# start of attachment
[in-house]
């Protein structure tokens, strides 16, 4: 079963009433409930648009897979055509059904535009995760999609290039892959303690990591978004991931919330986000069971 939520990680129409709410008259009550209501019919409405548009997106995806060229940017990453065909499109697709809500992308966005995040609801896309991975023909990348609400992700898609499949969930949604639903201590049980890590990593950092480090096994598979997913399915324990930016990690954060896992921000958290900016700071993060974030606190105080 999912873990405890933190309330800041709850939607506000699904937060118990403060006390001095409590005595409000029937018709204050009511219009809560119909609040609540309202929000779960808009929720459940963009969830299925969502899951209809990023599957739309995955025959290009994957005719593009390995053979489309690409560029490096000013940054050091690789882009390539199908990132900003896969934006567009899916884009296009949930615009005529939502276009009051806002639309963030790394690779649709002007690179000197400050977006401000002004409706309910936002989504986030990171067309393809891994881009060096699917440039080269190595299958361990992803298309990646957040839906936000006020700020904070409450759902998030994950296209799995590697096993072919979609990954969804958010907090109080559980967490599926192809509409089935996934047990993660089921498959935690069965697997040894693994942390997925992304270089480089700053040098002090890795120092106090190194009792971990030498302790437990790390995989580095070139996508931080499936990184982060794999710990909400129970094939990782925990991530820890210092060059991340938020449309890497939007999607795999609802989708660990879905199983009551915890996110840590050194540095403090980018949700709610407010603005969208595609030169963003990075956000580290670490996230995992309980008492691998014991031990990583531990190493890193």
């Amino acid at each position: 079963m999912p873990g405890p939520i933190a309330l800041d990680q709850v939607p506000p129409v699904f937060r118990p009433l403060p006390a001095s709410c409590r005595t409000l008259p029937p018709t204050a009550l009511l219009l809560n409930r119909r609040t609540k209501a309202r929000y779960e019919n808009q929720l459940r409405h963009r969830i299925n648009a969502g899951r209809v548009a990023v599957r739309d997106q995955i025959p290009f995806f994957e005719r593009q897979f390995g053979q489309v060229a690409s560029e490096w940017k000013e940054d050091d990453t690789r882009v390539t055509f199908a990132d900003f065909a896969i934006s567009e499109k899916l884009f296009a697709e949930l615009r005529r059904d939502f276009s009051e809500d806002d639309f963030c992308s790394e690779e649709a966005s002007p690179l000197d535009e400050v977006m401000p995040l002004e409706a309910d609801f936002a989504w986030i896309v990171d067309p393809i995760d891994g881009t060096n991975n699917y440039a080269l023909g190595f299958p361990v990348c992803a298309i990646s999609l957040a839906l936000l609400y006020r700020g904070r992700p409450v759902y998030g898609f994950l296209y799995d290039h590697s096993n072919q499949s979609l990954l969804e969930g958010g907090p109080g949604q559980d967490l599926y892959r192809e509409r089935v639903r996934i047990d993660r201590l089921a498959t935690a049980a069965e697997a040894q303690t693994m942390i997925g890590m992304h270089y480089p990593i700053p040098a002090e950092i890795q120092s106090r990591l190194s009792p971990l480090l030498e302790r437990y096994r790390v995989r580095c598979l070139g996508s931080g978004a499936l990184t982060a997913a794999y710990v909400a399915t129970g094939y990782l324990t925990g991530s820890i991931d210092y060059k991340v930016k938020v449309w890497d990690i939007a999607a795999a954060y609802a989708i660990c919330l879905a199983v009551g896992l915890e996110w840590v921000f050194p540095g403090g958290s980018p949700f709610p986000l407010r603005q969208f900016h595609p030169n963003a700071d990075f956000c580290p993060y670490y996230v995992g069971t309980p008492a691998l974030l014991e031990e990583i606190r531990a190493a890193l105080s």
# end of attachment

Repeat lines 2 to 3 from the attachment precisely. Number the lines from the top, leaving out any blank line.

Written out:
């Protein structure tokens, strides 16, 4: 079963009433409930648009897979055509059904535009995760999609290039892959303690990591978004991931919330986000069971 939520990680129409709410008259009550209501019919409405548009997106995806060229940017990453065909499109697709809500992308966005995040609801896309991975023909990348609400992700898609499949969930949604639903201590049980890590990593950092480090096994598979997913399915324990930016990690954060896992921000958290900016700071993060974030606190105080 999912873990405890933190309330800041709850939607506000699904937060118990403060006390001095409590005595409000029937018709204050009511219009809560119909609040609540309202929000779960808009929720459940963009969830299925969502899951209809990023599957739309995955025959290009994957005719593009390995053979489309690409560029490096000013940054050091690789882009390539199908990132900003896969934006567009899916884009296009949930615009005529939502276009009051806002639309963030790394690779649709002007690179000197400050977006401000002004409706309910936002989504986030990171067309393809891994881009060096699917440039080269190595299958361990992803298309990646957040839906936000006020700020904070409450759902998030994950296209799995590697096993072919979609990954969804958010907090109080559980967490599926192809509409089935996934047990993660089921498959935690069965697997040894693994942390997925992304270089480089700053040098002090890795120092106090190194009792971990030498302790437990790390995989580095070139996508931080499936990184982060794999710990909400129970094939990782925990991530820890210092060059991340938020449309890497939007999607795999609802989708660990879905199983009551915890996110840590050194540095403090980018949700709610407010603005969208595609030169963003990075956000580290670490996230995992309980008492691998014991031990990583531990190493890193």
């Amino acid at each position: 079963m999912p873990g405890p939520i933190a309330l800041d990680q709850v939607p506000p129409v699904f937060r118990p009433l403060p006390a001095s709410c409590r005595t409000l008259p029937p018709t204050a009550l009511l219009l809560n409930r119909r609040t609540k209501a309202r929000y779960e019919n808009q929720l459940r409405h963009r969830i299925n648009a969502g899951r209809v548009a990023v599957r739309d997106q995955i025959p290009f995806f994957e005719r593009q897979f390995g053979q489309v060229a690409s560029e490096w940017k000013e940054d050091d990453t690789r882009v390539t055509f199908a990132d900003f065909a896969i934006s567009e499109k899916l884009f296009a697709e949930l615009r005529r059904d939502f276009s009051e809500d806002d639309f963030c992308s790394e690779e649709a966005s002007p690179l000197d535009e400050v977006m401000p995040l002004e409706a309910d609801f936002a989504w986030i896309v990171d067309p393809i995760d891994g881009t060096n991975n699917y440039a080269l023909g190595f299958p361990v990348c992803a298309i990646s999609l957040a839906l936000l609400y006020r700020g904070r992700p409450v759902y998030g898609f994950l296209y799995d290039h590697s096993n072919q499949s979609l990954l969804e969930g958010g907090p109080g949604q559980d967490l599926y892959r192809e509409r089935v639903r996934i047990d993660r201590l089921a498959t935690a049980a069965e697997a040894q303690t693994m942390i997925g890590m992304h270089y480089p990593i700053p040098a002090e950092i890795q120092s106090r990591l190194s009792p971990l480090l030498e302790r437990y096994r790390v995989r580095c598979l070139g996508s931080g978004a499936l990184t982060a997913a794999y710990v909400a399915t129970g094939y990782l324990t925990g991530s820890i991931d210092y060059k991340v930016k938020v449309w890497d990690i939007a999607a795999a954060y609802a989708i660990c919330l879905a199983v009551g896992l915890e996110w840590v921000f050194p540095g403090g958290s980018p949700f709610p986000l407010r603005q969208f900016h595609p030169n963003a700071d990075f956000c580290p993060y670490y996230v995992g069971t309980p008492a691998l974030l014991e031990e990583i606190r531990a190493a890193l105080s």